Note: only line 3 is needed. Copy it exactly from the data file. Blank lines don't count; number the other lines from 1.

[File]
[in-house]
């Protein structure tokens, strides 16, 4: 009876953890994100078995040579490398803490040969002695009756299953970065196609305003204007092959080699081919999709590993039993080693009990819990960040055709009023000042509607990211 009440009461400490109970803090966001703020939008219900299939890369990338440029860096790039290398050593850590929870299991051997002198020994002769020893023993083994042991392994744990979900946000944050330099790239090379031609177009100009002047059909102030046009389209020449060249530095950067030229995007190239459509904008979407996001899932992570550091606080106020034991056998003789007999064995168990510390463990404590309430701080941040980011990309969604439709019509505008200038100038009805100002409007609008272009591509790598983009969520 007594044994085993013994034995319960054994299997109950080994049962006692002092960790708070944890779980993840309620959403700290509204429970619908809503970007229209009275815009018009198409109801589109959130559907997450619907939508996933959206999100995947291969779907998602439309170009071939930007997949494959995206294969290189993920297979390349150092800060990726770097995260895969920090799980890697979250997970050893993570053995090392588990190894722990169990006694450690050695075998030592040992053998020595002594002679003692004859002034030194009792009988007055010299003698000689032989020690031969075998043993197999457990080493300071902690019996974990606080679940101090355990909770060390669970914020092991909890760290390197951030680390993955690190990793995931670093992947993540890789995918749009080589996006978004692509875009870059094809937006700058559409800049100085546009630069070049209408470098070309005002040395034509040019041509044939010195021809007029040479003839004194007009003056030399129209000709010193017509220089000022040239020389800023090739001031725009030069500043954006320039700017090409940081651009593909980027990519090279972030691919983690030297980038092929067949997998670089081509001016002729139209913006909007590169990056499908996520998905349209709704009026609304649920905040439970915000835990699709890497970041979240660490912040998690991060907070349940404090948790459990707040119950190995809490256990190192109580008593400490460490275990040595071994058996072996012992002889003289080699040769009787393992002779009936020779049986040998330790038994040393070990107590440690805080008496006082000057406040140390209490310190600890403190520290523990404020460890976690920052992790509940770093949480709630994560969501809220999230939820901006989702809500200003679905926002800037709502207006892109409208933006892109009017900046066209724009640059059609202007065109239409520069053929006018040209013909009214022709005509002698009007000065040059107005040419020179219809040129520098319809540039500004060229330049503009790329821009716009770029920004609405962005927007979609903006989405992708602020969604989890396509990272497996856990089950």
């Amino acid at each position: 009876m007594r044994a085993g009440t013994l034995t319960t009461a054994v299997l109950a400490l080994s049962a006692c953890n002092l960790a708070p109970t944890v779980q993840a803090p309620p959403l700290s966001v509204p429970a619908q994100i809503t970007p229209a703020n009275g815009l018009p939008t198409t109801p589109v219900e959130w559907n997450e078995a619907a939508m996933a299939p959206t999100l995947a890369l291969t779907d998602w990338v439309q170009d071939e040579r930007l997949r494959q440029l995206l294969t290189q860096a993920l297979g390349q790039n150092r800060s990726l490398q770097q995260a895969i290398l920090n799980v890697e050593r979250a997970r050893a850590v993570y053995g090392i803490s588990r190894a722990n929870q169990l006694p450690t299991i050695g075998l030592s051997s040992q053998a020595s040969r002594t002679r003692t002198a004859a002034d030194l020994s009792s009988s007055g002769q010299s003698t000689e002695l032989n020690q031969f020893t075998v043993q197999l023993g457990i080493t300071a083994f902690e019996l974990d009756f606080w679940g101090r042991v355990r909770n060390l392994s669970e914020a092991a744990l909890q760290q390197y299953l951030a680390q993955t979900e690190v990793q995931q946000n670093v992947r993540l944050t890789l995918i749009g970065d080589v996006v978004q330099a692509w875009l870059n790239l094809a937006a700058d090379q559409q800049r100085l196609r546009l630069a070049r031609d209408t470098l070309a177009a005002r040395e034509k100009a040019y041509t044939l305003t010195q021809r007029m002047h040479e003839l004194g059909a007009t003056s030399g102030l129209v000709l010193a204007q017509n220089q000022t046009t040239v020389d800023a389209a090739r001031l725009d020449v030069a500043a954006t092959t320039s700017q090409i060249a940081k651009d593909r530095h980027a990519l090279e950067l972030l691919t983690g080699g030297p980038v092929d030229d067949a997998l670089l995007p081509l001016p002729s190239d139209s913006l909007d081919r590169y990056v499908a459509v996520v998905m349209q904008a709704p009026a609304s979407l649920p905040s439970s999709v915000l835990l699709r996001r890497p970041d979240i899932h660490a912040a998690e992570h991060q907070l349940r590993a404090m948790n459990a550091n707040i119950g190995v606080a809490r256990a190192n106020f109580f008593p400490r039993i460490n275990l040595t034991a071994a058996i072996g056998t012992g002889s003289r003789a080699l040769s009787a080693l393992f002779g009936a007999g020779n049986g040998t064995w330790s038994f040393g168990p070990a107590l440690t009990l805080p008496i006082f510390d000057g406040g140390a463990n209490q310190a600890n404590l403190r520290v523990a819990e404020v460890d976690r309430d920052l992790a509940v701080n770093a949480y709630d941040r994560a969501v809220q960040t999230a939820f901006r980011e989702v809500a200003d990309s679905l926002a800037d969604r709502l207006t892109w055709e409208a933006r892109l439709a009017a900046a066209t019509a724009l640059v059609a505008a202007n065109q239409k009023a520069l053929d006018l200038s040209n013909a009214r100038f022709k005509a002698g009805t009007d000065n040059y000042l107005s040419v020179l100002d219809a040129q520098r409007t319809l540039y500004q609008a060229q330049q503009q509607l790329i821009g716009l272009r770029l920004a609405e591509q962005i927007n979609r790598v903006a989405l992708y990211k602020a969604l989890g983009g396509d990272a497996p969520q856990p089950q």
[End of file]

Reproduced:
């Amino acid at each position: 009876m007594r044994a085993g009440t013994l034995t319960t009461a054994v299997l109950a400490l080994s049962a006692c953890n002092l960790a708070p109970t944890v779980q993840a803090p309620p959403l700290s966001v509204p429970a619908q994100i809503t970007p229209a703020n009275g815009l018009p939008t198409t109801p589109v219900e959130w559907n997450e078995a619907a939508m996933a299939p959206t999100l995947a890369l291969t779907d998602w990338v439309q170009d071939e040579r930007l997949r494959q440029l995206l294969t290189q860096a993920l297979g390349q790039n150092r800060s990726l490398q770097q995260a895969i290398l920090n799980v890697e050593r979250a997970r050893a850590v993570y053995g090392i803490s588990r190894a722990n929870q169990l006694p450690t299991i050695g075998l030592s051997s040992q053998a020595s040969r002594t002679r003692t002198a004859a002034d030194l020994s009792s009988s007055g002769q010299s003698t000689e002695l032989n020690q031969f020893t075998v043993q197999l023993g457990i080493t300071a083994f902690e019996l974990d009756f606080w679940g101090r042991v355990r909770n060390l392994s669970e914020a092991a744990l909890q760290q390197y299953l951030a680390q993955t979900e690190v990793q995931q946000n670093v992947r993540l944050t890789l995918i749009g970065d080589v996006v978004q330099a692509w875009l870059n790239l094809a937006a700058d090379q559409q800049r100085l196609r546009l630069a070049r031609d209408t470098l070309a177009a005002r040395e034509k100009a040019y041509t044939l305003t010195q021809r007029m002047h040479e003839l004194g059909a007009t003056s030399g102030l129209v000709l010193a204007q017509n220089q000022t046009t040239v020389d800023a389209a090739r001031l725009d020449v030069a500043a954006t092959t320039s700017q090409i060249a940081k651009d593909r530095h980027a990519l090279e950067l972030l691919t983690g080699g030297p980038v092929d030229d067949a997998l670089l995007p081509l001016p002729s190239d139209s913006l909007d081919r590169y990056v499908a459509v996520v998905m349209q904008a709704p009026a609304s979407l649920p905040s439970s999709v915000l835990l699709r996001r890497p970041d979240i899932h660490a912040a998690e992570h991060q907070l349940r590993a404090m948790n459990a550091n707040i119950g190995v606080a809490r256990a190192n106020f109580f008593p400490r039993i460490n275990l040595t034991a071994a058996i072996g056998t012992g002889s003289r003789a080699l040769s009787a080693l393992f002779g009936a007999g020779n049986g040998t064995w330790s038994f040393g168990p070990a107590l440690t009990l805080p008496i006082f510390d000057g406040g140390a463990n209490q310190a600890n404590l403190r520290v523990a819990e404020v460890d976690r309430d920052l992790a509940v701080n770093a949480y709630d941040r994560a969501v809220q960040t999230a939820f901006r980011e989702v809500a200003d990309s679905l926002a800037d969604r709502l207006t892109w055709e409208a933006r892109l439709a009017a900046a066209t019509a724009l640059v059609a505008a202007n065109q239409k009023a520069l053929d006018l200038s040209n013909a009214r100038f022709k005509a002698g009805t009007d000065n040059y000042l107005s040419v020179l100002d219809a040129q520098r409007t319809l540039y500004q609008a060229q330049q503009q509607l790329i821009g716009l272009r770029l920004a609405e591509q962005i927007n979609r790598v903006a989405l992708y990211k602020a969604l989890g983009g396509d990272a497996p969520q856990p089950q």